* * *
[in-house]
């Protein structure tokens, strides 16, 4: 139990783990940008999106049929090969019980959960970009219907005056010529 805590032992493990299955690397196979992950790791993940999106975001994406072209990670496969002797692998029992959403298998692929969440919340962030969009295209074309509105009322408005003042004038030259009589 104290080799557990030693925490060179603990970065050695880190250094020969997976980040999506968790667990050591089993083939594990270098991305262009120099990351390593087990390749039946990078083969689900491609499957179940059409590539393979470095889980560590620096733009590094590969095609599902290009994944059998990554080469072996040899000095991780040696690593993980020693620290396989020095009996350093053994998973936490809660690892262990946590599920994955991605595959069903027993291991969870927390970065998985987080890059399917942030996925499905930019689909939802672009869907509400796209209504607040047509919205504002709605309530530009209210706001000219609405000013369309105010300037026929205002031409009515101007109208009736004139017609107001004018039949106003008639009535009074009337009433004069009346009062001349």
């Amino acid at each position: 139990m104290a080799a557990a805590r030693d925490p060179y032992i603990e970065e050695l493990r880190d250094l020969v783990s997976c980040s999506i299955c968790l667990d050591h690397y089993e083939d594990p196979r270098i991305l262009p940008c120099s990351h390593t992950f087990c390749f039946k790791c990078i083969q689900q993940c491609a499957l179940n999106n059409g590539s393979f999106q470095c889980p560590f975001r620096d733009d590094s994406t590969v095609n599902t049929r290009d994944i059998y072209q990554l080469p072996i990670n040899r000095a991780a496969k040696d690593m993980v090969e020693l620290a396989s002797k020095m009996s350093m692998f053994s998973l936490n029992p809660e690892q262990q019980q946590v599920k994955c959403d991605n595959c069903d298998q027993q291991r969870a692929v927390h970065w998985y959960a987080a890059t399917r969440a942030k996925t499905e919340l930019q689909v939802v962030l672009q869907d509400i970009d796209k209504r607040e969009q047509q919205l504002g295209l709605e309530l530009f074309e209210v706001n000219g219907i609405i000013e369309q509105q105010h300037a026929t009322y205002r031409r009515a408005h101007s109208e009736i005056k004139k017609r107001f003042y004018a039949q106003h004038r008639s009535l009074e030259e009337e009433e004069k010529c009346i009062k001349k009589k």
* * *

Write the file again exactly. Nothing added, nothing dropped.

[in-house]
């Protein structure tokens, strides 16, 4: 139990783990940008999106049929090969019980959960970009219907005056010529 805590032992493990299955690397196979992950790791993940999106975001994406072209990670496969002797692998029992959403298998692929969440919340962030969009295209074309509105009322408005003042004038030259009589 104290080799557990030693925490060179603990970065050695880190250094020969997976980040999506968790667990050591089993083939594990270098991305262009120099990351390593087990390749039946990078083969689900491609499957179940059409590539393979470095889980560590620096733009590094590969095609599902290009994944059998990554080469072996040899000095991780040696690593993980020693620290396989020095009996350093053994998973936490809660690892262990946590599920994955991605595959069903027993291991969870927390970065998985987080890059399917942030996925499905930019689909939802672009869907509400796209209504607040047509919205504002709605309530530009209210706001000219609405000013369309105010300037026929205002031409009515101007109208009736004139017609107001004018039949106003008639009535009074009337009433004069009346009062001349």
């Amino acid at each position: 139990m104290a080799a557990a805590r030693d925490p060179y032992i603990e970065e050695l493990r880190d250094l020969v783990s997976c980040s999506i299955c968790l667990d050591h690397y089993e083939d594990p196979r270098i991305l262009p940008c120099s990351h390593t992950f087990c390749f039946k790791c990078i083969q689900q993940c491609a499957l179940n999106n059409g590539s393979f999106q470095c889980p560590f975001r620096d733009d590094s994406t590969v095609n599902t049929r290009d994944i059998y072209q990554l080469p072996i990670n040899r000095a991780a496969k040696d690593m993980v090969e020693l620290a396989s002797k020095m009996s350093m692998f053994s998973l936490n029992p809660e690892q262990q019980q946590v599920k994955c959403d991605n595959c069903d298998q027993q291991r969870a692929v927390h970065w998985y959960a987080a890059t399917r969440a942030k996925t499905e919340l930019q689909v939802v962030l672009q869907d509400i970009d796209k209504r607040e969009q047509q919205l504002g295209l709605e309530l530009f074309e209210v706001n000219g219907i609405i000013e369309q509105q105010h300037a026929t009322y205002r031409r009515a408005h101007s109208e009736i005056k004139k017609r107001f003042y004018a039949q106003h004038r008639s009535l009074e030259e009337e009433e004069k010529c009346i009062k001349k009589k």